Research doesn’t exist in a bubble but co-exists with a multitude of other tasks and commitments, yet there is more need for people to save time than ever before.
Brilliantly attuned to the demands placed on researchers, this book considers how students, academics and professionals alike can save time and stress without compromising the quality of their research or its outcomes. This third edition:
- is fully revised with new chapters on research and evaluation ethics, creative methods of collecting data and how research can make a positive difference;
-includes illustrative case studies throughout the book and each chapter concludes with exercises, discussion questions and a debate topic;
- is accompanied by a fully updated companion website.
This supportive book is designed for any student or practitioner who wants to know how to do research on top of their main job and still have a life.
Introduction There has been much attention given to the relationship between early life socio-economic disadvantage and poorer health outcomes and disability in population health research. This association has been demonstrated across various objective and subjective measures, in both adults and children ( Nikiéma et al, 2012 ; Nobles et al, 2013 ; Darin-Mattsson et al, 2017 ; Doebler and Glasgow, 2017 ; Kivimäki et al, 2020 ). It is only recently that researchers have begun to focus on the impact on adolescent health, recognising the long
in public and semi-public areas of the internet It may be difficult or impossible to obtain full informed consent from all potential participants in public or semi-public areas of the internet Interviews can be conducted online, via Facebook, Twitter, in chat rooms, etc Participants recruited online often use pseudonyms that may conceal their gender, ethnicity, disability, etc – and there is no way to assess the credibility of the data collected Interviews can be conducted by telephone worldwide, with software and apps that let you make calls over the
-binary people to its science and technology courses. d. A brand of herbal tea needs to increase its market share (but only has a small marketing budget, so cannot afford to pay for much advertising). e. A home for adults with severe learning disabilities needs to improve the satisfaction levels of its residents’ families. The residents are happy, but the families are particularly dissatisfied with the communication they receive from the home. Discussion questions 1. Why is adding to the body of human knowledge not enough for most research to do? 2. Why isn’t all
participation in arts activities beneficial for young people with learning disabilities? • Is there a difference in access to legal services for people of different ethnic origins? Realist methodologies Realist methodologies use theory, recognise complexity and acknowledge context. They look for the ‘How?’ and ‘Why?’ in research or evaluation findings as well as the ‘What?’ When realist methodology is used in academic research, the theory used is often ‘grand’ or overarching (Wright Mills, 1959), such as Marx’s theory of social class, Foucault’s theory of power or
Expenditure and Food Survey, and three other large- scale surveys. • Labour Force Survey: biennial from 1973, quarterly from 1992, covering employment and earnings. • Life Opportunities Survey: a longitudinal survey, started in June 2009, exploring disability in terms of social barriers. • Living Costs and Food Survey (formerly the Expenditure and Food Survey, which included the National Food Survey set up in 1940): annual since 1957, covering family incomes and domestic spending. Part of the Integrated Household Survey since 2008. • National Travel Survey: carried out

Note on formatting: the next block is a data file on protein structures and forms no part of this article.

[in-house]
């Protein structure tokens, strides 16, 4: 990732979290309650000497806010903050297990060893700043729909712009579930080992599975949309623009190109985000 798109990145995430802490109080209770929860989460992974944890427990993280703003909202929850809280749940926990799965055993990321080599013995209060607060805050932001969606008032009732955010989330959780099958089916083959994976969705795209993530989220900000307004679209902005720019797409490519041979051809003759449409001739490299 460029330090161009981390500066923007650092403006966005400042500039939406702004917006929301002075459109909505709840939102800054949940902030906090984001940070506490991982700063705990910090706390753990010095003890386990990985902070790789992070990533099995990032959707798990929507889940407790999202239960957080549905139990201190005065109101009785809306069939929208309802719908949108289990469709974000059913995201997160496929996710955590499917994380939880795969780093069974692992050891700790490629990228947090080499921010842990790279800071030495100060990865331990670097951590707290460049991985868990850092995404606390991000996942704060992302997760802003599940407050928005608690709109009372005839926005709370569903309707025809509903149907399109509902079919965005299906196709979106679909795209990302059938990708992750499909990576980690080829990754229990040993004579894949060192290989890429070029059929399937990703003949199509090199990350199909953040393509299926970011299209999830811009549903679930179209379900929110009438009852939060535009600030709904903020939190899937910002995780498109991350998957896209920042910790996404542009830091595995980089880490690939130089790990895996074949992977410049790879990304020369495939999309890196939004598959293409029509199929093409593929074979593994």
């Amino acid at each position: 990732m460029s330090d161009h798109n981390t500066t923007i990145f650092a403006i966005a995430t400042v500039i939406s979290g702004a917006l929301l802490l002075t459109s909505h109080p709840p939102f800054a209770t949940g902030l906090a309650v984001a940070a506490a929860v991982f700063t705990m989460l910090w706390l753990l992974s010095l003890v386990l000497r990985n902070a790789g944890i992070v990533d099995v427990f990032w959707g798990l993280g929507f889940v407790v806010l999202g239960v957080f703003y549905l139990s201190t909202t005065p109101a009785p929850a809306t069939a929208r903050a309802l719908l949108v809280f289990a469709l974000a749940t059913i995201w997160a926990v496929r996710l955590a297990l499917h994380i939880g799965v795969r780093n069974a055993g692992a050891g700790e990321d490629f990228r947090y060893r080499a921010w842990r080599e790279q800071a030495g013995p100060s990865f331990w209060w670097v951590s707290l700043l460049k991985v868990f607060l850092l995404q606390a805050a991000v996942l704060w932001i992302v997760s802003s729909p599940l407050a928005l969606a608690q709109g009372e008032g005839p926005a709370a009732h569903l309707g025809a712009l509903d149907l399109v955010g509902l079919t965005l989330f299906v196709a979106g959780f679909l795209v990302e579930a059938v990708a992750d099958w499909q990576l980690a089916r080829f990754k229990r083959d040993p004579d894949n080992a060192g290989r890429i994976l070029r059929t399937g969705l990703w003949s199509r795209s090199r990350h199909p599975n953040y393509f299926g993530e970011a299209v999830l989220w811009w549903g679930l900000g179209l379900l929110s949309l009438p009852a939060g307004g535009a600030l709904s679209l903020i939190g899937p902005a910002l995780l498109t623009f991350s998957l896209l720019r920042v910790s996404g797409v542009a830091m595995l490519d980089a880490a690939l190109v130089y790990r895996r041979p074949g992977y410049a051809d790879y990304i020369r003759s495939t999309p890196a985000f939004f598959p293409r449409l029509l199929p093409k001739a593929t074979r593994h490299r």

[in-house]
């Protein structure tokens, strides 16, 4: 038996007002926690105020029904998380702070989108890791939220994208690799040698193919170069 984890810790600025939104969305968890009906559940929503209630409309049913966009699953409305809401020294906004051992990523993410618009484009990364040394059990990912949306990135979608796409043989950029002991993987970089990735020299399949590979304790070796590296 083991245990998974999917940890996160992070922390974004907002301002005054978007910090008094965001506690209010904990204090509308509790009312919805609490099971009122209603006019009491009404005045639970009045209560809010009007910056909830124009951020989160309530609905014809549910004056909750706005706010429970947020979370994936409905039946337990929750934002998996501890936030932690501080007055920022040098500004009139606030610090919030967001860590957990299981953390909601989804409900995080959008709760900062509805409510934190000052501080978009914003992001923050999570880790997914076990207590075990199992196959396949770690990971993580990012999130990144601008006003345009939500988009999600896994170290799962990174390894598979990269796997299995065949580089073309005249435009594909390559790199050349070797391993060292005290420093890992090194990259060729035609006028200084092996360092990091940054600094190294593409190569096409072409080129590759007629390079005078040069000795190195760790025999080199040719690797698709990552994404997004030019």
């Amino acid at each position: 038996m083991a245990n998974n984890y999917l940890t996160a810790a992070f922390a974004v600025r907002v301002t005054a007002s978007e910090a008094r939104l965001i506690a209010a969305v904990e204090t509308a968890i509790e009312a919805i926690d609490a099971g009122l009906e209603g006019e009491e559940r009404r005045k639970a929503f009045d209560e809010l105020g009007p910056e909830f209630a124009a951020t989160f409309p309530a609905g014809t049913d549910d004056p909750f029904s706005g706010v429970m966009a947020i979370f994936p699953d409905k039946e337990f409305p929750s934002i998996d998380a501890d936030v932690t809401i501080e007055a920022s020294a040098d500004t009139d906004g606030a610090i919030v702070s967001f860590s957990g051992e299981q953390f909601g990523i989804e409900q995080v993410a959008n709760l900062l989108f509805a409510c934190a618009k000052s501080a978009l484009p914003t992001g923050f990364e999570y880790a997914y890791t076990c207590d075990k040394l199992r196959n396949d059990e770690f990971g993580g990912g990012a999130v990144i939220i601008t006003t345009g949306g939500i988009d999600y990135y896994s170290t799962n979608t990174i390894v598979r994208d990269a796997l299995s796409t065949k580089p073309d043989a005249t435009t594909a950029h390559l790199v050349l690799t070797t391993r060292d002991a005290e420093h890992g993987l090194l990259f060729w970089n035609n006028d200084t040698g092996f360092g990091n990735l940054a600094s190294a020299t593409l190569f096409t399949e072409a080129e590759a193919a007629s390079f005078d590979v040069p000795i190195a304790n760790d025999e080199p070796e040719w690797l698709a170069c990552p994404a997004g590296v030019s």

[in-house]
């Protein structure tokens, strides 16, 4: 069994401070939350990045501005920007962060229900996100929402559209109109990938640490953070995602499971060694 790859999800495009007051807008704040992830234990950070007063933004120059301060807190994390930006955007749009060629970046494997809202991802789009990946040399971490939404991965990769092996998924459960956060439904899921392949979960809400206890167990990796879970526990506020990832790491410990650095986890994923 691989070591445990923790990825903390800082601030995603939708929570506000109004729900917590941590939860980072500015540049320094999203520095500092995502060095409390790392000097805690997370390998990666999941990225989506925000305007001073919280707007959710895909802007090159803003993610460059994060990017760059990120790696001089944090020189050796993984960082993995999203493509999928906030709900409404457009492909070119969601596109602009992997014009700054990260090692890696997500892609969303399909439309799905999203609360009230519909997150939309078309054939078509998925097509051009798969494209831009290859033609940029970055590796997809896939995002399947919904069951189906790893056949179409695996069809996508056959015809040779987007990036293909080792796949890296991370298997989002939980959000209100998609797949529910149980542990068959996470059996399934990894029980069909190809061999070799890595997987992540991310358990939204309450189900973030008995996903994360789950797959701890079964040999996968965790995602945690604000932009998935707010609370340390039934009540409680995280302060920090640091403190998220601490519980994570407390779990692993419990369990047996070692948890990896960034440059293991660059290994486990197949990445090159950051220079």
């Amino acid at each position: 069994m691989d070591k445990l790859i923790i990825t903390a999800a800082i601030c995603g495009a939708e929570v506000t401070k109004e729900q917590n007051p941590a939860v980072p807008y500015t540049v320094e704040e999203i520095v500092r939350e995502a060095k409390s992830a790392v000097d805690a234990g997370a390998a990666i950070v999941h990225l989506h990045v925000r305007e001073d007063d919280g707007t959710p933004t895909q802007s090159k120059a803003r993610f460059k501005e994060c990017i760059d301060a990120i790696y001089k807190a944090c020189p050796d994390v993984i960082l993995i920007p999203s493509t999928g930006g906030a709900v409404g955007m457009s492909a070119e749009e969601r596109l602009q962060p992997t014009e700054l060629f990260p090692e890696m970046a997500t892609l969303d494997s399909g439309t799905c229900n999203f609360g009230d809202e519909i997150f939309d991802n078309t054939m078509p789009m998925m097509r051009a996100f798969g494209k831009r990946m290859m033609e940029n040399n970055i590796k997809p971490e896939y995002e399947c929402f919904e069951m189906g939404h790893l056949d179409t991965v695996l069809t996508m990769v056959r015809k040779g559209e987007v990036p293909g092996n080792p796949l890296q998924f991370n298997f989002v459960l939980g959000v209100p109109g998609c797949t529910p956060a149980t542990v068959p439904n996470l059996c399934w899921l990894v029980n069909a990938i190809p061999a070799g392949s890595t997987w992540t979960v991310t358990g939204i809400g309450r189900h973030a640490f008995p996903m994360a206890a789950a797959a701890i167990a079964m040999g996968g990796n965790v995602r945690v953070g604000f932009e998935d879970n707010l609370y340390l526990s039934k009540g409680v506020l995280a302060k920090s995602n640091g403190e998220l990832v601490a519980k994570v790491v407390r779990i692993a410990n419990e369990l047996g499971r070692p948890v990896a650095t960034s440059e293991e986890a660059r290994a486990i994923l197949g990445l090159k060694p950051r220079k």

yourself about, and comply with, the data protection laws that affect your research. Some research projects focus on vulnerable groups such as those with mental health problems, people with learning disabilities, bereaved people, children or homeless people. In these cases even more care needs to be taken to ensure that potential and actual participants are not harmed in the course of the research. Participants should be reassured that they can end their participation at any time if they wish, or withdraw their data at a later stage. You need to specify when they
justice system. Or you might use other criteria such as time (for example, including only texts from the last five years, unless they are key texts) or research method (for example, including only texts based on interview data, if you are planning a series of interviews yourself). You are the only person who can decide what your selection criteria should be, and these examples should help you to do that piece of thinking. On the other hand, if you are researching a narrower or newer topic, such as a recently identified illness or disability, there will be less
research is becoming more and more common. Even research that is essentially quantitative, such as drug trials, is now likely to include a qualitative element, such as patients’ self-reports of possible side effects. And even research that is mostly qualitative, such as an investigation of users’ and carers’ views of a service for people with learning disabilities, will include a quantitative element, such as the number of people who use the service. TIP Primary data collection: conventional methods 137 It may be that you need to collect only a little quantitative
, 2013 ; Nicolaisen and Thorsen, 2014 ; Durcan and Bell, 2015 ; Griffiths, 2017 ; ONS, 2018a ), as is disability. Yet disability is itself strongly associated with socio-economic disadvantage ( Priestley, 2001 ; Jenkins and Rigg, 2004 ; Maroto et al, 2019 ); and it can be a consequence as well as a driver of reduced social contacts ( Lund et al, 2010 ). Much work on social support in general and on the influence of social relationships on (disabled) people’s outcomes focuses on later life ( Berkman, 2000 ; Dykstra, 2009 ; Durcan and Bell, 2015 ; Burholt et al